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Rathbun Gets Life Term in Linda Sobek Slaying

Courts: Sentence is maximum sought. Lack of remorse shows 'depth of his malevolent character,' report says.

December 17, 1996|GREG KRIKORIAN | TIMES STAFF WRITER

In a poignant epilogue to a year consumed by anguish and rage, the family of slain model Linda Sobek finally confronted photographer Charles Rathbun in a Torrance courtroom Monday before the convicted murderer was sentenced to spend the rest of his life in state prison.

"I have never known what it was like to despise someone like I despise this person," Sobek's father, Bob, told the packed courtroom as Rathbun sat silently. "God will punish you, Charlie."

The sentencing of Rathbun came six weeks after a jury found the 39-year-old freelance photographer from Hollywood guilty of sodomizing and strangling Sobek during a photo shoot in November 1995 on a dry lake bed near Palmdale.

Although Rathbun maintained that he accidentally asphyxiated the 27-year-old Hermosa Beach model during an argument, the jury found him guilty of first-degree murder and of tying up Sobek during a brutal sexual assault that may have involved his .45-caliber pistol.

The gruesome nature of Sobek's death was a focal point of Rathbun's five-week trial and of Monday's proceedings, where Superior Court Judge Donald F. Pitts granted the prosecution's request to sentence Rathbun to life in prison without the possibility of parole. The district attorney's office long ago concluded that it would be difficult to win a death penalty for Rathbun because he had no felony convictions and led authorities to Sobek's body.

"The amount of excruciating pain Linda Sobek must have suffered . . . defies comprehension," prosecutor Steve Kay told the court.

And the cold-blooded nature of Rathbun's crime, Kay added, was matched only by his icy disregard for what he had done. "The thing that stands out most for me is the defendant's complete lack of remorse at what he did," Kay said.

Before pronouncing sentence, Judge Pitts acknowledged the ordeal of Sobek's family and evidence that Rathbun attempted for days after Sobek's murder to go on with his life as if nothing ever happened.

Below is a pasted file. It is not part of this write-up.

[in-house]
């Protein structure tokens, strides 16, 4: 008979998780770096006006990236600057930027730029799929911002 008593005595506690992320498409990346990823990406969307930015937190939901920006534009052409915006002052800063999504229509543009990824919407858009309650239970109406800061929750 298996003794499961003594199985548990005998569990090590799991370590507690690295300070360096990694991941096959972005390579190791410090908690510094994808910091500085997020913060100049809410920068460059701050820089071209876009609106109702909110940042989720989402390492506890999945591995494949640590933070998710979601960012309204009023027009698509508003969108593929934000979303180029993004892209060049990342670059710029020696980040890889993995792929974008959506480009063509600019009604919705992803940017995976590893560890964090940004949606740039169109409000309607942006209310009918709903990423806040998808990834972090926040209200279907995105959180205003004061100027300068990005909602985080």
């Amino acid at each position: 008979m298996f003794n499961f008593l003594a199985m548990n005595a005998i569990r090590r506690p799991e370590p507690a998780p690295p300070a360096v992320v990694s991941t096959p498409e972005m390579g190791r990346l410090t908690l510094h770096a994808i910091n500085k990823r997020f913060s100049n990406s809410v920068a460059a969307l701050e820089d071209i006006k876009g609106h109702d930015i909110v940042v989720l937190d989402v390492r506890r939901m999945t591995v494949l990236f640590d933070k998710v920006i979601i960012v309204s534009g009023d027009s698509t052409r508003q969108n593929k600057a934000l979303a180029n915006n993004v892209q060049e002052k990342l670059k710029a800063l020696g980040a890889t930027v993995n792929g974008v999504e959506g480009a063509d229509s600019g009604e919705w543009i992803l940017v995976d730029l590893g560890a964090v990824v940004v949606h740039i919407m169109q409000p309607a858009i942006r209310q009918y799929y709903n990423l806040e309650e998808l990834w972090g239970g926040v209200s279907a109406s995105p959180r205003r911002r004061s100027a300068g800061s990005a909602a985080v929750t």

"Obviously, no one who has not endured the loss of a child . . . can possibly understand your grief, your anger," Pitts told Sobek's family, including mother, Elaine, and brother, Steve.

"Mr. Rathbun," Pitts continued, "I don't know if you realize the pain you have caused--first to Linda Sobek and then to her family."

With that, Pitts read an excerpt from a probation report that recommended a life sentence for Rathbun. "To have so violently and completely abused another human being is unthinkable by anyone of conscience," Deputy Probation Officer Michael Lerquier wrote. "To show or express no sincere remorse, or acknowledge culpability for his actions, as the defendant has done, discloses the full depth of his malevolent character."

While Rathbun did not address the court, his attorney, Mark Werksman, acknowledged that there was nothing he or his client could say to comfort the family and friends of Linda Sobek.

"Their grief is unimaginable," Werksman told the court. "At this point, apologies are terribly inadequate . . . but apologies are all that my client has to offer."

But that act of contrition was rebuffed by Sobek's family.

"How can you sit there every day the way you do?" Elaine Sobek angrily asked Rathbun as he sat, expressionless, only feet away. "Doesn't this bother you?"

Elaine Sobek then urged Pitts to impose the maximum sentence of life in prison for Rathbun. "Please don't let him free . . . to do this to another family," she said.

Although Rathbun was once described by authorities as a possible serial killer, authorities to date have only prosecuted him in Sobek's murder. But on Monday, prosecutor Kay and Sheriff's Sgt. Mike Robinson, who led the homicide investigation, said an investigation continues into any possible links between Rathbun and the 1992 slaying of model Kimberly Pandelios. The partial skeletal remains of the blond 20-year-old from Northridge were found March 3, 1993, at a site in Angeles National Forest about four miles from where Sobek's body was recovered Nov. 25, 1995, in a shallow grave.

As Rathbun is sent to prison, his brother, Robert, remains under criminal investigation for testifying that he recovered explicit photographs--purportedly of Sobek--not far from where her body was discovered. Since those photographs were introduced as evidence, authorities have contended that they were manufactured to advance Charles Rathbun's explanation that he had consensual sex with Sobek prior to her accidental death.

After Monday's proceedings, Sobek's family again met a crush of reporters on the courthouse steps to share--perhaps one last time--how their lives have been torn asunder by her murder.

And when they had finished, Elaine Sobek was asked whether the chance to address her daughter's killer had brought her own life any closer to peace.

"I don't know. I just don't know," she said in a voice that was clear but shaky.

"I mean, you know, nothing is going to bring her back."

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